Feds Awarded Colorado Charter Schools $46 Million because of "Hiring and Firing" Rules
Between 2010 and 2015, the U.S. Department of Education (ED) awarded Colorado $46 million under the Charter Schools Program. Part of the reason the state landed the competitive grant was that charters are free to hire unlicensed teachers and then fire them at will, documents reviewed by CMD show.
Designed to create and expand “high-quality” charter schools, the quarter-billion-dollar-a-year program has been repeatedly criticized by the watchdogs at the department's Office of the Inspector General watchdog for suspected waste and poor financial controls.
Two weeks ago, CMD revealed that there are currently nationwide probes underway into closed charter schools and the “lack of accountability” within the program.
As Congress stands poised to reauthorize the program—and quite possibly expand it by 48 percent—ED has deflected all criticism. It has told stakeholders that while it has stepped up its monitoring activities and efforts to hold states accountable, it is mainly “the responsibility of states to make sure they develop and submit plans” to ensure that the federal millions end up in classrooms rather than missing in action.
Well, do they? CMD continues its investigation by taking a closer look at the reality on the ground. First out is Colorado.
Seeking "Non-Certified Personnel"
When Colorado applied for the competitive grant in 2010, four out of five reviewers contracted by ED to score the application raised concerns about the lack of oversight and accountability, especially when it came to charter school authorizers:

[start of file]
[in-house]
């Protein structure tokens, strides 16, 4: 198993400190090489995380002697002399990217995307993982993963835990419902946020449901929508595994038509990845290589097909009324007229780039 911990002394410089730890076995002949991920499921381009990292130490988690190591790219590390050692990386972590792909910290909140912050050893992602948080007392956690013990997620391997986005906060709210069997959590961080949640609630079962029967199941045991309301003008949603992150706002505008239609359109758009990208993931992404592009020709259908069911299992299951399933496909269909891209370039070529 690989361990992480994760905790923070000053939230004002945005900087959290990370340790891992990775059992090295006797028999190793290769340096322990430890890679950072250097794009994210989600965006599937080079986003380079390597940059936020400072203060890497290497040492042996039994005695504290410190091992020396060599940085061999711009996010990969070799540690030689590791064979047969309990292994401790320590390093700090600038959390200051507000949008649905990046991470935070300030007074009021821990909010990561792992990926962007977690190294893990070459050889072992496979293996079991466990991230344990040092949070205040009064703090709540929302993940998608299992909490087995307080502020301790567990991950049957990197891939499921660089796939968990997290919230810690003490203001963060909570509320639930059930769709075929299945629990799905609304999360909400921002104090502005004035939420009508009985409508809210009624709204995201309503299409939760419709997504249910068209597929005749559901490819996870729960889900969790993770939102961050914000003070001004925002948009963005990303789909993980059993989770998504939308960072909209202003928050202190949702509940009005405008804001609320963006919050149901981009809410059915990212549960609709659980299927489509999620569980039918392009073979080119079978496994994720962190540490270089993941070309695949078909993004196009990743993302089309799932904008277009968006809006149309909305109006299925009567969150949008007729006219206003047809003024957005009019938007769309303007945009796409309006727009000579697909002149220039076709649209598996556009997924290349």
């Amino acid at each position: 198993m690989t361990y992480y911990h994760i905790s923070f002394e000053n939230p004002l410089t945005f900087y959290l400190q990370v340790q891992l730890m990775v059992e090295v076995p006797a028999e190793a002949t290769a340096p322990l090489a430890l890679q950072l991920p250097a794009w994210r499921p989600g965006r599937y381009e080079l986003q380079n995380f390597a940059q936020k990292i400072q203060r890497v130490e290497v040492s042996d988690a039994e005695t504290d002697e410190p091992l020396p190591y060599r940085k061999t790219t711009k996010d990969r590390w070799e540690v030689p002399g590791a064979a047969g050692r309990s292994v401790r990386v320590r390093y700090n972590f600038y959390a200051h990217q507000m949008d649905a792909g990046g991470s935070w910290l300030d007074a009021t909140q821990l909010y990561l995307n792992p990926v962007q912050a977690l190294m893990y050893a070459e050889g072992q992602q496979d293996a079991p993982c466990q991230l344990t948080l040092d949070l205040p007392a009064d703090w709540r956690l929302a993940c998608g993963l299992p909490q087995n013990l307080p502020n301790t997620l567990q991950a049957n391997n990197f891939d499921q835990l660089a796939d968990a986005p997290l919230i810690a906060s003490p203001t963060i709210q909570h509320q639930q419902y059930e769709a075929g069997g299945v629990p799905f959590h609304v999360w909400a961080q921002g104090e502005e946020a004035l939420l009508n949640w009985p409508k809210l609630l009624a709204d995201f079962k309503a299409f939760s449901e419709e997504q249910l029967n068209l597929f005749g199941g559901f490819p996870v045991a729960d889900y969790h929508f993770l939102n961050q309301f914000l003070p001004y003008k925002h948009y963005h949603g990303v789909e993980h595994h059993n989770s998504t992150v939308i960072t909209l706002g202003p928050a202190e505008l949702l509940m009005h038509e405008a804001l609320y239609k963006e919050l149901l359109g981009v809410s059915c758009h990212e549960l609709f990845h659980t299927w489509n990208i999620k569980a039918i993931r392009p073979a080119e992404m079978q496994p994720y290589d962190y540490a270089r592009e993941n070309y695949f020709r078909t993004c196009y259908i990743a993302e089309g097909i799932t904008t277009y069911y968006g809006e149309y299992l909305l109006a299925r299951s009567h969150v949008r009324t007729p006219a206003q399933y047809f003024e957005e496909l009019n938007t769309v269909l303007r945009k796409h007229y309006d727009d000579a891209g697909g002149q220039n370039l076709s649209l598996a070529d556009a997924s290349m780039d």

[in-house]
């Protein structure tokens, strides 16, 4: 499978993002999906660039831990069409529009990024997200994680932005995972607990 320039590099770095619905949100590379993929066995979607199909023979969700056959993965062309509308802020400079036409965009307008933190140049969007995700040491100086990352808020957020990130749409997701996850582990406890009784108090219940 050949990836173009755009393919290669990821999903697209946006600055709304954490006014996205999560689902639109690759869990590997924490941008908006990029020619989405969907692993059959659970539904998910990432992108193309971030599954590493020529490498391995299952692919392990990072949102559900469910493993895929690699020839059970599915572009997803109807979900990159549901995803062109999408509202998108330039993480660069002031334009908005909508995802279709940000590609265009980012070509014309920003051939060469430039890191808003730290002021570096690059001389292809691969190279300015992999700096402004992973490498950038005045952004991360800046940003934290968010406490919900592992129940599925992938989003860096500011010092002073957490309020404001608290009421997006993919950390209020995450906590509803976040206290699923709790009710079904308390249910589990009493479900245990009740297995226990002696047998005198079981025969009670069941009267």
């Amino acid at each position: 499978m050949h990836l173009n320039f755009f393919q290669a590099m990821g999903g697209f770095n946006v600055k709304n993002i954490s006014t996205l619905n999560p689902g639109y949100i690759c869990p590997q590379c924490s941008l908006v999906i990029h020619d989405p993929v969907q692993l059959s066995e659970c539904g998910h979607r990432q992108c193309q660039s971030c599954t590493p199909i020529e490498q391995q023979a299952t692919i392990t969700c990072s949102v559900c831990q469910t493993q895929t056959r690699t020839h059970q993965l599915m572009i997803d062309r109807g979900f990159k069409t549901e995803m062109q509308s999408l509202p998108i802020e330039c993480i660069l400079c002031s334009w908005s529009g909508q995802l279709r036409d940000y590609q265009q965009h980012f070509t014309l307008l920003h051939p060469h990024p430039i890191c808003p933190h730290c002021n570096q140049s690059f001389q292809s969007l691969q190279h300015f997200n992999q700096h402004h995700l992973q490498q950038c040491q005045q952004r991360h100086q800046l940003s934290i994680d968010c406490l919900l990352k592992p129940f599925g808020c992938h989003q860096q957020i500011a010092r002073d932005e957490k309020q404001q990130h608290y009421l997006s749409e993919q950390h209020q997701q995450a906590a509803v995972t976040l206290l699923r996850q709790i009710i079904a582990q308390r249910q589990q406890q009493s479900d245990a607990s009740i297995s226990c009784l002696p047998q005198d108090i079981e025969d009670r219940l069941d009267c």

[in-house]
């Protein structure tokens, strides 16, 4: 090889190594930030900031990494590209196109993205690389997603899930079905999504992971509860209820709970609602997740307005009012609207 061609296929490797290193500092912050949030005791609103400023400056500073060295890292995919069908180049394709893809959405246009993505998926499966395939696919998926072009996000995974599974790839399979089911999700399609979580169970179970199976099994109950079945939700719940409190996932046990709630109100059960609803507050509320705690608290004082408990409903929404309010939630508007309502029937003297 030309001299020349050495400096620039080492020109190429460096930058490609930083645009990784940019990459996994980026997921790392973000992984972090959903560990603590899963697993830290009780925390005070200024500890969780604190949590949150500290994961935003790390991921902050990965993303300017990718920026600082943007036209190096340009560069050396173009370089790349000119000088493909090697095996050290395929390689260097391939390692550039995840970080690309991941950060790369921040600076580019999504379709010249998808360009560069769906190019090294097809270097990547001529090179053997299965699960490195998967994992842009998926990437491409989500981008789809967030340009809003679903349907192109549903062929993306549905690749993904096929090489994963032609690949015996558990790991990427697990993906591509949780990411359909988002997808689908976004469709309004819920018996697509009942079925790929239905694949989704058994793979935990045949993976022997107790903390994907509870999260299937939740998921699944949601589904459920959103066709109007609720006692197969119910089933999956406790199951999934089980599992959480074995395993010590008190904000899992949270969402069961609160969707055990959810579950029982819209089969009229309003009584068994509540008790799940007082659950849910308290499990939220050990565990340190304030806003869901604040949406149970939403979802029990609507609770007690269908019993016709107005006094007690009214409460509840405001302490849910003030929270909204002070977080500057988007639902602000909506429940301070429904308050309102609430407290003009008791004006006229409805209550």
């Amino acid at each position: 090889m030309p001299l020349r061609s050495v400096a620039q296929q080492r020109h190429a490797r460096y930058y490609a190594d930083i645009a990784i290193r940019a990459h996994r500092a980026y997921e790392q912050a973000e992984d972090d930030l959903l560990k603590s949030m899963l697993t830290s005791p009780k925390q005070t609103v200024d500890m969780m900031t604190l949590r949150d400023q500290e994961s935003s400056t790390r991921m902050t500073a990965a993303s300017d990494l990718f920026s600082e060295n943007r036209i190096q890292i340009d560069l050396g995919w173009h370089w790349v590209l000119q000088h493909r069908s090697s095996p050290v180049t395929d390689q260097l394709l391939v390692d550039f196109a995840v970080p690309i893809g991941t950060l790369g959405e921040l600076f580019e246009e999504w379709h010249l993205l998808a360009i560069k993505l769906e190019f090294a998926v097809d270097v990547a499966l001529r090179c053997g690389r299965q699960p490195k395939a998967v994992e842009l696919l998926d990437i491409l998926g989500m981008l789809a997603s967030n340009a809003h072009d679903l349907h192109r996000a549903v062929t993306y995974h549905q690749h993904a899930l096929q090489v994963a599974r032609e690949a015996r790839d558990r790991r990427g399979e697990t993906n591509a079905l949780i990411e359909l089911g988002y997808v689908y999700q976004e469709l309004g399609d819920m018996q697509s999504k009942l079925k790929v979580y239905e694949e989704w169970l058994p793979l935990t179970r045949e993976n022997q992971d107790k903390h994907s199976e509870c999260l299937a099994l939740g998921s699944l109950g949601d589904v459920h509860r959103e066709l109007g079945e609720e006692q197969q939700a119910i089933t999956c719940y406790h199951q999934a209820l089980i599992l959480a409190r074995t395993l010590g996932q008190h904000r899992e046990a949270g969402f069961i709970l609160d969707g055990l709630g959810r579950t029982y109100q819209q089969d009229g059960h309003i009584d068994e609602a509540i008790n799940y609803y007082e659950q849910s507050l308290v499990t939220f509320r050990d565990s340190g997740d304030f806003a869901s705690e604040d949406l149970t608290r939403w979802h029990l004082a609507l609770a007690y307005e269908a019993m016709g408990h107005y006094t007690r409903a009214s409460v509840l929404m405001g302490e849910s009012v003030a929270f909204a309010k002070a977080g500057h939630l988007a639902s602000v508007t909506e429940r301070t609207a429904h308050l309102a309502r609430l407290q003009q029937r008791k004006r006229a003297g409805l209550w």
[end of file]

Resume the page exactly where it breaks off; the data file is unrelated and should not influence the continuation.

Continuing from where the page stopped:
- “There is no detail on how authorizers are monitored.”
- “[I]t is not clear what step will be taken to hold authorizers accountable.”
- “The response could be strengthened by providing more detail to ways in which authorizers will be held accountable.”
- “The states[!] plan for evaluation of changes in authorizer practices is limited to self-reporting of improved policies.”
But this was more than made up for by what the reviewers considered to be a strong plan for how charters would improve student achievement, and the “flexibility” charter schools enjoy under Colorado law. One reviewer, for example, enthused over schools having complete autonomy when it comes to “hiring and firing,” employing “non-certified personnel, and not abiding by union agreements.
Colorado Education Department Pushes Back against Oversight
The Schools of Choice Office (SOC) at the Colorado Department of Education is responsible for managing the CSP grants by vetting the charter schools applying, and by making sure that those awarded money comply with federal guidelines during the whole grant cycle. The Office is also tasked with developing guidelines for charter school applications, and with collecting and compiling data on school performance.
CMD’s review of emails obtained through an open records request does not, however, show an independent agency judiciously reviewing grant applications as much as an office rewarding grants on a whim, and pushing for even less- See more at: http://www.prwatch.org/news/2015/06/12866/feds-awarded-colorado-charter-schools-46-million-because-hiring-and-firing-rules#sthash.pfvIsoc1.dpuf